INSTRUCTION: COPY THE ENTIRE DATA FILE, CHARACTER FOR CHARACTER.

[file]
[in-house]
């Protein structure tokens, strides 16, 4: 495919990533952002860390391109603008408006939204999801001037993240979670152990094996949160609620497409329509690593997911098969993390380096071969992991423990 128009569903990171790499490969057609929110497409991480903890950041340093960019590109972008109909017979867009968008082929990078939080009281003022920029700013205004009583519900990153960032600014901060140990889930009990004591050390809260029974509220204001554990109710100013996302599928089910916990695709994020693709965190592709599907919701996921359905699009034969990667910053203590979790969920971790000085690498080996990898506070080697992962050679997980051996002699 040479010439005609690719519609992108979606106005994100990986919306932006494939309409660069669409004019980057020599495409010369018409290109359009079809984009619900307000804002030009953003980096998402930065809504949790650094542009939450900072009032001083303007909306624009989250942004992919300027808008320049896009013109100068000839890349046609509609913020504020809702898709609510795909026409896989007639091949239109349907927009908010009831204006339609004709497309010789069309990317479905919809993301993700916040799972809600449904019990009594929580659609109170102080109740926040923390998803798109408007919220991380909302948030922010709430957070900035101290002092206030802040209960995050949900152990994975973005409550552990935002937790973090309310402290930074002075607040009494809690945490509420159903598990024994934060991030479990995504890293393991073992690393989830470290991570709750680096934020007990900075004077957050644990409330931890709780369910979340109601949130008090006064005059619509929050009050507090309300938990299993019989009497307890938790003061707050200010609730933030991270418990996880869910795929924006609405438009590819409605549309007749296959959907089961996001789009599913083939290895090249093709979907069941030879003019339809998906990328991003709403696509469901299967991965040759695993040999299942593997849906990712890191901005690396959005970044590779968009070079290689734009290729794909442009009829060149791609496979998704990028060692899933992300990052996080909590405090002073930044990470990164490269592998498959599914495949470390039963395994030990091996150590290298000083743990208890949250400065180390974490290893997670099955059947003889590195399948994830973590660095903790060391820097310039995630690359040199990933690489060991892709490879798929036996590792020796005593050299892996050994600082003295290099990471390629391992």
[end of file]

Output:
[in-house]
């Protein structure tokens, strides 16, 4: 495919990533952002860390391109603008408006939204999801001037993240979670152990094996949160609620497409329509690593997911098969993390380096071969992991423990 128009569903990171790499490969057609929110497409991480903890950041340093960019590109972008109909017979867009968008082929990078939080009281003022920029700013205004009583519900990153960032600014901060140990889930009990004591050390809260029974509220204001554990109710100013996302599928089910916990695709994020693709965190592709599907919701996921359905699009034969990667910053203590979790969920971790000085690498080996990898506070080697992962050679997980051996002699 040479010439005609690719519609992108979606106005994100990986919306932006494939309409660069669409004019980057020599495409010369018409290109359009079809984009619900307000804002030009953003980096998402930065809504949790650094542009939450900072009032001083303007909306624009989250942004992919300027808008320049896009013109100068000839890349046609509609913020504020809702898709609510795909026409896989007639091949239109349907927009908010009831204006339609004709497309010789069309990317479905919809993301993700916040799972809600449904019990009594929580659609109170102080109740926040923390998803798109408007919220991380909302948030922010709430957070900035101290002092206030802040209960995050949900152990994975973005409550552990935002937790973090309310402290930074002075607040009494809690945490509420159903598990024994934060991030479990995504890293393991073992690393989830470290991570709750680096934020007990900075004077957050644990409330931890709780369910979340109601949130008090006064005059619509929050009050507090309300938990299993019989009497307890938790003061707050200010609730933030991270418990996880869910795929924006609405438009590819409605549309007749296959959907089961996001789009599913083939290895090249093709979907069941030879003019339809998906990328991003709403696509469901299967991965040759695993040999299942593997849906990712890191901005690396959005970044590779968009070079290689734009290729794909442009009829060149791609496979998704990028060692899933992300990052996080909590405090002073930044990470990164490269592998498959599914495949470390039963395994030990091996150590290298000083743990208890949250400065180390974490290893997670099955059947003889590195399948994830973590660095903790060391820097310039995630690359040199990933690489060991892709490879798929036996590792020796005593050299892996050994600082003295290099990471390629391992």